We performed coimmunoprecipitation assays to test if myocardin and Smad1 interact directly. COS7 cells were cotransfected with expression plasmids encoding Flag-tagged Smad1 and Myc-tagged myocardin (or singly transfected with each of those constructs in controls). Anti-Flag antibodies were used to immunoprecipitate Smad1. Anti-Myc antibodies were then used to detect the presence of associated myocardin. The interaction of myocardin and Smad1 was detected in lysates prepared from cells expressing both proteins (Figure 4A). Such interaction was further confirmed using a series of C-terminal deletion myocardin mutants (Figure 4B).
To test whether myocardin and Smad1 interact directly in vitro, we performed GST fusion protein pull-down assays. GST-Smad1 protein was bacterially expressed and immobilized to glutathione-agarose beads and incubated with in vitro translated radiolabeled myocardin. Myocardin specifically interacted with GST-Smad1 but not with GST alone (Figure 4C).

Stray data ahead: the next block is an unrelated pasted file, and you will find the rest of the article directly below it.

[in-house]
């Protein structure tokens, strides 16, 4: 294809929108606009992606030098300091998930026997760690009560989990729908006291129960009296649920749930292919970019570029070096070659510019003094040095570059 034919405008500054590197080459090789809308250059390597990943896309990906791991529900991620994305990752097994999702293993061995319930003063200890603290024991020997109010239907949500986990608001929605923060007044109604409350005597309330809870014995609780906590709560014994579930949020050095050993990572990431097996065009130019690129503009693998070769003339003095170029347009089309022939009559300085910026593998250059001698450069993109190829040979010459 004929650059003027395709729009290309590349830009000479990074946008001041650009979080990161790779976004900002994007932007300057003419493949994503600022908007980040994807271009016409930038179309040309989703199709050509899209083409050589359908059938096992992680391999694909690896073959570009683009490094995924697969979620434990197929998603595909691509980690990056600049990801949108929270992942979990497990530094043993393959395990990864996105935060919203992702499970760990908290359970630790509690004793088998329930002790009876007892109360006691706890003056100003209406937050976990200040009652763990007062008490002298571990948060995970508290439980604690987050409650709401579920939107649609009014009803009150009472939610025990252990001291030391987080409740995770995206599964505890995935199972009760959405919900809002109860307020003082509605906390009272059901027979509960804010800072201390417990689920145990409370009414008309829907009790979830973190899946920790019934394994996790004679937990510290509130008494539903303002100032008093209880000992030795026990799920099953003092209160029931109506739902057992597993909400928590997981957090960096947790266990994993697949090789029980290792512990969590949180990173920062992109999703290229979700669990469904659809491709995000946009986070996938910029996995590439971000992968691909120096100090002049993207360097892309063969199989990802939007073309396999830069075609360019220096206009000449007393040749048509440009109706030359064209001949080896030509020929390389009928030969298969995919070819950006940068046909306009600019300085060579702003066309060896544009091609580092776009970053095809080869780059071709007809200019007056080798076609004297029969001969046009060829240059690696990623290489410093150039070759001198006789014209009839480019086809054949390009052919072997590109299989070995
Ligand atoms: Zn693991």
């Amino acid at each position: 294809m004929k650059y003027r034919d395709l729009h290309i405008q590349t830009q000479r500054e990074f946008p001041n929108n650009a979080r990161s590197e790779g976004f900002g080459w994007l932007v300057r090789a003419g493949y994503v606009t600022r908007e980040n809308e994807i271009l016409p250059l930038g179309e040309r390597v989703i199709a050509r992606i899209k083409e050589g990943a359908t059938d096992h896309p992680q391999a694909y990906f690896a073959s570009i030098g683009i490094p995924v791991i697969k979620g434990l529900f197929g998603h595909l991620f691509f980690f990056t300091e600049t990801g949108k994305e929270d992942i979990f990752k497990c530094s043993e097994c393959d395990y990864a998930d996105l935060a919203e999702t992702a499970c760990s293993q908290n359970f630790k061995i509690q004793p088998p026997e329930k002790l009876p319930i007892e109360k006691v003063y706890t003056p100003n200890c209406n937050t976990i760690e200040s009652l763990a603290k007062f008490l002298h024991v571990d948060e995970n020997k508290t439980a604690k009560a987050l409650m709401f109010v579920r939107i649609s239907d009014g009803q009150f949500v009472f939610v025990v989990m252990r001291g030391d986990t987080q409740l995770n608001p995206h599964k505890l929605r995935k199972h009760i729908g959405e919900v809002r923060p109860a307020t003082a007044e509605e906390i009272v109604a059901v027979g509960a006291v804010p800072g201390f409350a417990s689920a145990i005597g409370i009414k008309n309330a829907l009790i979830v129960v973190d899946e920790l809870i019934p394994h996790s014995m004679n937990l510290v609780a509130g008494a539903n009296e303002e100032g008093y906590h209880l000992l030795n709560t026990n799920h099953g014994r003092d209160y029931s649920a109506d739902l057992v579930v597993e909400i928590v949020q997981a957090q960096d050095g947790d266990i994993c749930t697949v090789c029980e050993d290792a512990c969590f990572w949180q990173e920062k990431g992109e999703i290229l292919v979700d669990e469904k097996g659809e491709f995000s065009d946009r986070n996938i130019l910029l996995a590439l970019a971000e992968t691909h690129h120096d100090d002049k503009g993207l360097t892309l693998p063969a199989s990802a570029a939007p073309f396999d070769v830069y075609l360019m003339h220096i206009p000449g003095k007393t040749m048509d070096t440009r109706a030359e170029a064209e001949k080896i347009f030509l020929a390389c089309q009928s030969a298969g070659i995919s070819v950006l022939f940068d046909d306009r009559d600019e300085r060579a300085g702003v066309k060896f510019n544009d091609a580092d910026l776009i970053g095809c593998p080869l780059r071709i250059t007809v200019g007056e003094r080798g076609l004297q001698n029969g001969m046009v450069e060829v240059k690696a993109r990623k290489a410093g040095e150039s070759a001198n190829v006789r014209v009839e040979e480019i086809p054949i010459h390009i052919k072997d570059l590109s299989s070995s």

To confirm the specificity of such interaction, as well as to determine the region of myocardin that mediates Smad1 interaction, we generated a deletion series of GST-myocardin fusion proteins and tested their interaction with Smad1 by pull-down assay. Radiolabeled Smad1 specifically interacted with amino acids (aa) 1 to 560 and 129 to 689 of myocardin, but not with GST alone or with aa 382 to 670 or aa 669 to 935 of myocardin (Figure 4D). This result suggests Smad1 directly interacts with myocardin at a region between aa 129 to 560 (Figure 4E). We have previously identified several conserved domains within this region of myocardin protein, including the basic domain (aa 243 to 260), Q domain (aa 287 to 320), and SAP domain (aa 380 to 414). 1,22 We, therefore, tested whether the functional interaction of myocardin and Smad1 is affected by mutations in those domains by luciferase reporter assay. Basic domain mutation completely abolished myocardin transactivation as well as its synergy with Smad1 (data not shown). Deletion of the SAP domain or Q domain dramatically decreased the synergy of myocardin and Smad1 (Figure 4F). The mutations did not alter the expression of those proteins (Figure 4F). Together, these data demonstrate a direct interaction between myocardin and Smad1 and suggest such physical interaction is important for their synergistic activation of cardiac promoters.